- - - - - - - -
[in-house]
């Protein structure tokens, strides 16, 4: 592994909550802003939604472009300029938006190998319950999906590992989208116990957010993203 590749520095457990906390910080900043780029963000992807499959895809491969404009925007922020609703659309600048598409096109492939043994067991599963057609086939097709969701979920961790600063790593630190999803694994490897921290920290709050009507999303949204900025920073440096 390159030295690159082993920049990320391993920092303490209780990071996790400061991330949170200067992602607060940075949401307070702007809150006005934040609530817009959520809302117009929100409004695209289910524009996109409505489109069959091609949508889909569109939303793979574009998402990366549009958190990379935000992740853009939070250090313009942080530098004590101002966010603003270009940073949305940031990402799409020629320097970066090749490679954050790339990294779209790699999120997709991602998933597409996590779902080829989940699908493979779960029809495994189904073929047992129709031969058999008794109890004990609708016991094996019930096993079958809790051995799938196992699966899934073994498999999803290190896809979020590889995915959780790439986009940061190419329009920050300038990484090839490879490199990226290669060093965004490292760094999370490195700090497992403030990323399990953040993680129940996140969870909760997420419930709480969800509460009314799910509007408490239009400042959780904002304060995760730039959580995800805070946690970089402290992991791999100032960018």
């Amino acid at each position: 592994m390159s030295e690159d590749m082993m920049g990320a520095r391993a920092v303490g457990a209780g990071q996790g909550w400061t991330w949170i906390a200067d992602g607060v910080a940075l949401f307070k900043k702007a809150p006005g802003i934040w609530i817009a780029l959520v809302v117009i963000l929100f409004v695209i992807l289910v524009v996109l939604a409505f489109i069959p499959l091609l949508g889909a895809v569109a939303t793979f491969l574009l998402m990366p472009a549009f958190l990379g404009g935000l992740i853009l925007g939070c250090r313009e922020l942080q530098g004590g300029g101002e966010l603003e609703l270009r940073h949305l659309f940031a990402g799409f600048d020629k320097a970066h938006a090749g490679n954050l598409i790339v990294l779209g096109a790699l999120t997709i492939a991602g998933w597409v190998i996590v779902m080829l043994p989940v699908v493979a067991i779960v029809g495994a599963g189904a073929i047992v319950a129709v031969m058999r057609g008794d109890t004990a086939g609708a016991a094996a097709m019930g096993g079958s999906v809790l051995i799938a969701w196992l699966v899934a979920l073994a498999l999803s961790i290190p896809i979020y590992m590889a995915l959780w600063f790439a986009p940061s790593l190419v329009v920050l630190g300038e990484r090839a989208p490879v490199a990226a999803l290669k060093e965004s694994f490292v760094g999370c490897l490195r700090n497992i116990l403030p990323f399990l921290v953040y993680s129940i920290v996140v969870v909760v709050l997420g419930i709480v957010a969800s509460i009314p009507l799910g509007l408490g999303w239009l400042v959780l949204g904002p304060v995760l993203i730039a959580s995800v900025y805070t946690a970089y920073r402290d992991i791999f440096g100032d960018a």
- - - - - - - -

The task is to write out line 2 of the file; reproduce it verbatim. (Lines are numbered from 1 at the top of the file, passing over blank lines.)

């Protein structure tokens, strides 16, 4: 592994909550802003939604472009300029938006190998319950999906590992989208116990957010993203 590749520095457990906390910080900043780029963000992807499959895809491969404009925007922020609703659309600048598409096109492939043994067991599963057609086939097709969701979920961790600063790593630190999803694994490897921290920290709050009507999303949204900025920073440096 390159030295690159082993920049990320391993920092303490209780990071996790400061991330949170200067992602607060940075949401307070702007809150006005934040609530817009959520809302117009929100409004695209289910524009996109409505489109069959091609949508889909569109939303793979574009998402990366549009958190990379935000992740853009939070250090313009942080530098004590101002966010603003270009940073949305940031990402799409020629320097970066090749490679954050790339990294779209790699999120997709991602998933597409996590779902080829989940699908493979779960029809495994189904073929047992129709031969058999008794109890004990609708016991094996019930096993079958809790051995799938196992699966899934073994498999999803290190896809979020590889995915959780790439986009940061190419329009920050300038990484090839490879490199990226290669060093965004490292760094999370490195700090497992403030990323399990953040993680129940996140969870909760997420419930709480969800509460009314799910509007408490239009400042959780904002304060995760730039959580995800805070946690970089402290992991791999100032960018």